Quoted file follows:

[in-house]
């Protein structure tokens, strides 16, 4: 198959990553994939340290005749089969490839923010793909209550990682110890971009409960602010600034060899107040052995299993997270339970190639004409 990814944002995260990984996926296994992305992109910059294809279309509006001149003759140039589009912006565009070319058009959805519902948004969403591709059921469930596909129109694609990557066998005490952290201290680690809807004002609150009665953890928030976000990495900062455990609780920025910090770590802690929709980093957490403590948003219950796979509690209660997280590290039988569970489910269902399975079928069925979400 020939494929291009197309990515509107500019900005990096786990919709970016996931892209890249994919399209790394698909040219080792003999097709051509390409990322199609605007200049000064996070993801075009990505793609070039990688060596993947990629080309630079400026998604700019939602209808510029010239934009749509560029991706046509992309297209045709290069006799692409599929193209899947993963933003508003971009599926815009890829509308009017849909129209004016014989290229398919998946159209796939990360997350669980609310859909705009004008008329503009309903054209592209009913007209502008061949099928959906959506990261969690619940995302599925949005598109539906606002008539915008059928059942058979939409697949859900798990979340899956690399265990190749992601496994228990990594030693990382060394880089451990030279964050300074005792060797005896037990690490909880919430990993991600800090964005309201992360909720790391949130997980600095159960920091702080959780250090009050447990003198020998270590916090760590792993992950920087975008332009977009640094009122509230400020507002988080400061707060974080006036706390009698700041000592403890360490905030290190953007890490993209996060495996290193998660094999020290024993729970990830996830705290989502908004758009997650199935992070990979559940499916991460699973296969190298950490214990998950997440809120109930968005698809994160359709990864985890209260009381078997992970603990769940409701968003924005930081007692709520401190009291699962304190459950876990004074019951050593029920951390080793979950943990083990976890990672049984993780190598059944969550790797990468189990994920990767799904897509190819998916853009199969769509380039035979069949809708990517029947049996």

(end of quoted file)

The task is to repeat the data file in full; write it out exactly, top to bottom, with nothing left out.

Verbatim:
[in-house]
């Protein structure tokens, strides 16, 4: 198959990553994939340290005749089969490839923010793909209550990682110890971009409960602010600034060899107040052995299993997270339970190639004409 990814944002995260990984996926296994992305992109910059294809279309509006001149003759140039589009912006565009070319058009959805519902948004969403591709059921469930596909129109694609990557066998005490952290201290680690809807004002609150009665953890928030976000990495900062455990609780920025910090770590802690929709980093957490403590948003219950796979509690209660997280590290039988569970489910269902399975079928069925979400 020939494929291009197309990515509107500019900005990096786990919709970016996931892209890249994919399209790394698909040219080792003999097709051509390409990322199609605007200049000064996070993801075009990505793609070039990688060596993947990629080309630079400026998604700019939602209808510029010239934009749509560029991706046509992309297209045709290069006799692409599929193209899947993963933003508003971009599926815009890829509308009017849909129209004016014989290229398919998946159209796939990360997350669980609310859909705009004008008329503009309903054209592209009913007209502008061949099928959906959506990261969690619940995302599925949005598109539906606002008539915008059928059942058979939409697949859900798990979340899956690399265990190749992601496994228990990594030693990382060394880089451990030279964050300074005792060797005896037990690490909880919430990993991600800090964005309201992360909720790391949130997980600095159960920091702080959780250090009050447990003198020998270590916090760590792993992950920087975008332009977009640094009122509230400020507002988080400061707060974080006036706390009698700041000592403890360490905030290190953007890490993209996060495996290193998660094999020290024993729970990830996830705290989502908004758009997650199935992070990979559940499916991460699973296969190298950490214990998950997440809120109930968005698809994160359709990864985890209260009381078997992970603990769940409701968003924005930081007692709520401190009291699962304190459950876990004074019951050593029920951390080793979950943990083990976890990672049984993780190598059944969550790797990468189990994920990767799904897509190819998916853009199969769509380039035979069949809708990517029947049996």